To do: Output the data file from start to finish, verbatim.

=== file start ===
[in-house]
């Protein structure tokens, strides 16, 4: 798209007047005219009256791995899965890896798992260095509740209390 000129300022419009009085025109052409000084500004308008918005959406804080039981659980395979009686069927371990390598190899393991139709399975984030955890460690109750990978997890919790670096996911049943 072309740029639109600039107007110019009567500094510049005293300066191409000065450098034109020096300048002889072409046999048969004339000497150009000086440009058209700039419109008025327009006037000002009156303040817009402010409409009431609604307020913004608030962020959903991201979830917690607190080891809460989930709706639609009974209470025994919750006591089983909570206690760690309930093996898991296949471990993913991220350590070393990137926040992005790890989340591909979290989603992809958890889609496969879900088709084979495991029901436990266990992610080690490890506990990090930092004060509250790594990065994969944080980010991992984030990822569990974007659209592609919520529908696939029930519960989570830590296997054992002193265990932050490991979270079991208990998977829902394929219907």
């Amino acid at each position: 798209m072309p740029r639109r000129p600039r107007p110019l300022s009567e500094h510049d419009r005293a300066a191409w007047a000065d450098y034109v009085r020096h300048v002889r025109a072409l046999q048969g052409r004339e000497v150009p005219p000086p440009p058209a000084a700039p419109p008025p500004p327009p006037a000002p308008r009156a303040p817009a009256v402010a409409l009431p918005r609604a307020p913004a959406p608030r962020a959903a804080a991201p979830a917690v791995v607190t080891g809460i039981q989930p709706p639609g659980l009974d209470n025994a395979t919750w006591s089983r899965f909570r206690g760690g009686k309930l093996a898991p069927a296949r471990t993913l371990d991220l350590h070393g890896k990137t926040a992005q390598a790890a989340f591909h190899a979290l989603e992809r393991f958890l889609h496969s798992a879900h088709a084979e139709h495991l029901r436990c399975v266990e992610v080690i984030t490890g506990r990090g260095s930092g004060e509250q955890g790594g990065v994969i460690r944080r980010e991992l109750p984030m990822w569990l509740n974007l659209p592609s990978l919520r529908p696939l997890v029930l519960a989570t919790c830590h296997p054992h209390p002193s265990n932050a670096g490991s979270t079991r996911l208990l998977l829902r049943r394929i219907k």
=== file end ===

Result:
[in-house]
């Protein structure tokens, strides 16, 4: 798209007047005219009256791995899965890896798992260095509740209390 000129300022419009009085025109052409000084500004308008918005959406804080039981659980395979009686069927371990390598190899393991139709399975984030955890460690109750990978997890919790670096996911049943 072309740029639109600039107007110019009567500094510049005293300066191409000065450098034109020096300048002889072409046999048969004339000497150009000086440009058209700039419109008025327009006037000002009156303040817009402010409409009431609604307020913004608030962020959903991201979830917690607190080891809460989930709706639609009974209470025994919750006591089983909570206690760690309930093996898991296949471990993913991220350590070393990137926040992005790890989340591909979290989603992809958890889609496969879900088709084979495991029901436990266990992610080690490890506990990090930092004060509250790594990065994969944080980010991992984030990822569990974007659209592609919520529908696939029930519960989570830590296997054992002193265990932050490991979270079991208990998977829902394929219907």
């Amino acid at each position: 798209m072309p740029r639109r000129p600039r107007p110019l300022s009567e500094h510049d419009r005293a300066a191409w007047a000065d450098y034109v009085r020096h300048v002889r025109a072409l046999q048969g052409r004339e000497v150009p005219p000086p440009p058209a000084a700039p419109p008025p500004p327009p006037a000002p308008r009156a303040p817009a009256v402010a409409l009431p918005r609604a307020p913004a959406p608030r962020a959903a804080a991201p979830a917690v791995v607190t080891g809460i039981q989930p709706p639609g659980l009974d209470n025994a395979t919750w006591s089983r899965f909570r206690g760690g009686k309930l093996a898991p069927a296949r471990t993913l371990d991220l350590h070393g890896k990137t926040a992005q390598a790890a989340f591909h190899a979290l989603e992809r393991f958890l889609h496969s798992a879900h088709a084979e139709h495991l029901r436990c399975v266990e992610v080690i984030t490890g506990r990090g260095s930092g004060e509250q955890g790594g990065v994969i460690r944080r980010e991992l109750p984030m990822w569990l509740n974007l659209p592609s990978l919520r529908p696939l997890v029930l519960a989570t919790c830590h296997p054992h209390p002193s265990n932050a670096g490991s979270t079991r996911l208990l998977l829902r049943r394929i219907k």